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Which is odd, considering they sell workstations with Linux.
They not only sell workstations with Linux, also sell notebooks with SLED, they have their own Unix derivate HP-UX and they maintain the HPLIP project. But they tell customizers, that they only support Windows 8. How disorganized is that?
Which is odd, considering they sell workstations with Linux. Maybe it depends on the system?
When I asked HP about Linux on some of their computers I got a little more detailed explanation. HP supports the Linux that they provide with their workstations or servers but not other versions of Linux or Linux on other HP computer systems. Of course Linux will work on a lot of HP machines even if HP doesn't officially support that. It's a good idea to research any computer model for Linux compatibility before buying. I think that I would rather pay the extra money to a computer builder who specializes in Linux systems rather than paying extra to HP for "server" or "workstation" class machines that come with Linux.
I haven't checked recently, but when I did some time ago, HP offered some laptops with a choice of pre-installed SuSE Linux or Windows. The Linux version was cheaper, and the difference in price was just about as much as the price for a Windows licence. So if you want to buy a HP device, and if you want to be sure that Linux runs on that hardware, buy the one with pre-installed SuSE Linux. BTW, unlike other manufacturers, HP has a reputation for properly installing Linux on its devices, when they do.
So you can check, if the setup of the pre-installed system is already ok for you, and if this is not the case, tweak it or replace it with whatever you prefer, e. g. Slackware.
I had the opportunity to try -current with kernel 3.10.14, that was the early October iso on Alien Bob's site. Made a usb bootable image with Rufus under Windows 7 for UEFI and GPT support and booted it successfully on a HP z220 workstation. The bios was set to Legacy+UEFI mode, with UEFI devices booted first, so I assume it successfully booted into UEFI mode. Hoping to install it for real when my new machine arrives, unless 14.1 comes out first, in which case it'll go on instead.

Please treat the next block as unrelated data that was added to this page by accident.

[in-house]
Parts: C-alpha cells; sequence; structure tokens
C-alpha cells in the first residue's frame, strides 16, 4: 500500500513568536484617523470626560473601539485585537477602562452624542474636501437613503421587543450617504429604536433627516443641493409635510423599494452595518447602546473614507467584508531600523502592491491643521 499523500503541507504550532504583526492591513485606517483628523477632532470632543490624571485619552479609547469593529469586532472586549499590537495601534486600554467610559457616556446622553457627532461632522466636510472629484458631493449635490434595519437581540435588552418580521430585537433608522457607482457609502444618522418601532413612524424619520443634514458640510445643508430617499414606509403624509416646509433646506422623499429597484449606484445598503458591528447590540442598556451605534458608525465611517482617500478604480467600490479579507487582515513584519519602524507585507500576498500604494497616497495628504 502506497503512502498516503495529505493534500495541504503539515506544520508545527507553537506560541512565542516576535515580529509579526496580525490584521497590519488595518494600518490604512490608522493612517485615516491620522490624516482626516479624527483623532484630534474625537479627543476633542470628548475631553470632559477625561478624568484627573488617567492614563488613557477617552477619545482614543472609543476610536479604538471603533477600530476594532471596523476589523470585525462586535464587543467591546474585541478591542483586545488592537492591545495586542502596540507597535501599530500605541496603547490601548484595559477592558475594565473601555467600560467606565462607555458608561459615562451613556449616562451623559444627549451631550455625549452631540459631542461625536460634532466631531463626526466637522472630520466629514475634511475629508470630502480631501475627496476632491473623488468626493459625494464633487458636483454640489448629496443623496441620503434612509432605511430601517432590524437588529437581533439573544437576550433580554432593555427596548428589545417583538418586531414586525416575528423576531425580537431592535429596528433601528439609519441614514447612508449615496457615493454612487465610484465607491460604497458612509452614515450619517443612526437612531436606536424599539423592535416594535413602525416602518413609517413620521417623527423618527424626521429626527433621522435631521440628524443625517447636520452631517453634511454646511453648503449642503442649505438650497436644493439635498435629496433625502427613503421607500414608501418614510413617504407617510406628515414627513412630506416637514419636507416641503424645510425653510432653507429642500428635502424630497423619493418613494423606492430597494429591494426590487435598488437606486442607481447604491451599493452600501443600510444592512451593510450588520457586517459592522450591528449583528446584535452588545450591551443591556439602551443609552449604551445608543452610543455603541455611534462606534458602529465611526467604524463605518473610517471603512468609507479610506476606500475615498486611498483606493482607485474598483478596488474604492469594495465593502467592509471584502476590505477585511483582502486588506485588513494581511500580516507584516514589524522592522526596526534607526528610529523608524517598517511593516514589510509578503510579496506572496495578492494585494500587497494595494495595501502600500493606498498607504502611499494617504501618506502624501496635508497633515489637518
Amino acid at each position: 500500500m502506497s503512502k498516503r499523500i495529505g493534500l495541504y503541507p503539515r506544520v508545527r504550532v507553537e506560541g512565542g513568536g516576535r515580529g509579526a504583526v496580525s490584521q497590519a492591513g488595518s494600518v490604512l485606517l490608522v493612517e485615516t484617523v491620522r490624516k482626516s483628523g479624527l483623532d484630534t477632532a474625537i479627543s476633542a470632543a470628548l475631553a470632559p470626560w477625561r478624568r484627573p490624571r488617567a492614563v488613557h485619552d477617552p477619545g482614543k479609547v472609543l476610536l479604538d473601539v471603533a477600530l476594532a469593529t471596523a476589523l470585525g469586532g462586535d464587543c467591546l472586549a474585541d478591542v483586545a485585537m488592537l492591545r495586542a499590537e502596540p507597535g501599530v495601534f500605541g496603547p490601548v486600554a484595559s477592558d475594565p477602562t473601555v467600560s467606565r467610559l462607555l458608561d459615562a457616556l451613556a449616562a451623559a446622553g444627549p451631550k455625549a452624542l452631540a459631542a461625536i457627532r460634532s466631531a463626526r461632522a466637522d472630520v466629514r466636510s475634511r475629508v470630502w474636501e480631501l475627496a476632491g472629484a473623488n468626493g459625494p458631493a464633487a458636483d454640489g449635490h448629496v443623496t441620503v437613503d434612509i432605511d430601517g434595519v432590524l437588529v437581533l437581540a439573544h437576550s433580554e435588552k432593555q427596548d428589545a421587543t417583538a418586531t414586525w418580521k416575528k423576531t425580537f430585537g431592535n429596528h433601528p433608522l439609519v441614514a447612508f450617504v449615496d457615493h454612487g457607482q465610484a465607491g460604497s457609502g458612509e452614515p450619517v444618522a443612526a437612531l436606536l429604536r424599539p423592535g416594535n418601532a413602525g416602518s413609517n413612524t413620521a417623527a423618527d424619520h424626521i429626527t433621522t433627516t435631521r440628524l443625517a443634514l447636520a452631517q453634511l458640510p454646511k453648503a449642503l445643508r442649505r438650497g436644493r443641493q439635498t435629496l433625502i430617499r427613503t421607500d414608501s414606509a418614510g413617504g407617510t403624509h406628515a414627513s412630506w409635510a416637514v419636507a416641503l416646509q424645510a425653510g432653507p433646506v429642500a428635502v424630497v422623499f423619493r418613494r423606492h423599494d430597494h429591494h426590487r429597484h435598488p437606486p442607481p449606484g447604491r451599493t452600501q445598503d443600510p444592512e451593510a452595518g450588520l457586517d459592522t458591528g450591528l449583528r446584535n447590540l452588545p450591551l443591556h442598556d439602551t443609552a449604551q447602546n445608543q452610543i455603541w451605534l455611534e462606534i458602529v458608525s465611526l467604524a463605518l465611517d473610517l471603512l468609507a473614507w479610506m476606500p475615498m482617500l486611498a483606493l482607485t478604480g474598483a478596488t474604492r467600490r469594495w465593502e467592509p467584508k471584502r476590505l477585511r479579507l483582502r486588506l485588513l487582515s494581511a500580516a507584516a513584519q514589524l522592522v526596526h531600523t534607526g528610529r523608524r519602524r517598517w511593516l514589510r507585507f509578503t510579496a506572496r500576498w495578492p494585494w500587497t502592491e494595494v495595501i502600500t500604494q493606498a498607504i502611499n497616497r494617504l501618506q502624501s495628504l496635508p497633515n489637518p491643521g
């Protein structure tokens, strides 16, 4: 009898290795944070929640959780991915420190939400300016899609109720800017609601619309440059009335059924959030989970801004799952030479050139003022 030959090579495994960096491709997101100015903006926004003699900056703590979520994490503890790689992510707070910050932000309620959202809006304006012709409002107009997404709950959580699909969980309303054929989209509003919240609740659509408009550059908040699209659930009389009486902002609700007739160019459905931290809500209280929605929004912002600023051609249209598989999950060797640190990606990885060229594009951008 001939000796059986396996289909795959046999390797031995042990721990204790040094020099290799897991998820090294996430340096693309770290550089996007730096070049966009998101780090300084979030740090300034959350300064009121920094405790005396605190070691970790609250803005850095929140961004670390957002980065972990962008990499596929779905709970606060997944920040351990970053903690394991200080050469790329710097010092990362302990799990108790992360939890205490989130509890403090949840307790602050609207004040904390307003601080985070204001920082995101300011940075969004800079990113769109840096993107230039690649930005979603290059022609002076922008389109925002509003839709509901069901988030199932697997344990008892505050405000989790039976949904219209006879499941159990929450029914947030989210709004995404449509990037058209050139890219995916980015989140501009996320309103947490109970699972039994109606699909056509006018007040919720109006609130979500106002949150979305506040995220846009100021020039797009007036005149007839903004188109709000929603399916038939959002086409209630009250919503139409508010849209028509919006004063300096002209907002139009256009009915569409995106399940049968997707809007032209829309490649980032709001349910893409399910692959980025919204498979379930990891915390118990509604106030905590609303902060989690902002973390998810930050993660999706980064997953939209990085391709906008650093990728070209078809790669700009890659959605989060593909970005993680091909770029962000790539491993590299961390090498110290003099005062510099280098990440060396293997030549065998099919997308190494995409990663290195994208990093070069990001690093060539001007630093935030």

I now have a new Toshiba P55-A5312 and I am trying to install 14.1RC2. What I'm struggling to determine is what the status is of booting the install DVD under UEFI. I have attempted to boot a DVD of the .iso created using Eric's mirror-current script. It boots fine in Legacy BIOS mode, but thus far I have not been able to boot it under UEFI. I have disabled Secure boot and forced booting from DVD, but no joy - it just goes straight to the normal Win8 boot sequence. Should the install DVD in principle boot from UEFI at this stage, or is there some special trick required. I saw a page or two ago some discussion about grub 2 treatment of optical devices vs. USB and such, but it also appears some have had success booting from the DVD.
Okay, I didn't make the connection when I made my last post, but now I see that this issue with the bare grub prompt is the issue Erik_FL replied to on the previous page with info and suggestions about limitations when using optical media. Perhaps I am a victim of such firmware idiosyncrasies.
I just discovered that somehow the ISO image became corrupted/truncated when transferred between machines so that, although the various files appear to exist, they are unreadable. Burning a new image now which I expect to solve the problem.
Edit: Well, not quite. Now I get the menu prompt, but when I select one of the Slackware entries it briefly looks like it is going to work and then falls back to the menu and hangs.
If I manually enter the grub commands at a command prompt I get:
error: couldn't terminate EFI services
Searching around, it looks like other people have had this problem here, but I haven't found anything about how to resolve it.
Okay, just to wrap up this stream of posts of mine, this latest thing with the "couldn't terminate EFI services" appears to be an upstream problem in grub that has been fixed but is not yet in the stable release:
The other thing I have discovered is that it is not, in fact, hung. Rather it appears that the keyboard map is corrupted. As it happens "a" seems mapped to CR and if upon the return to the menu I press "a", the Slackware entry boots successfully. It's as though the EFI termination succeeds partway on the first try, and completes on the second try.
Hopefully this will get rolled into the stable branch soon.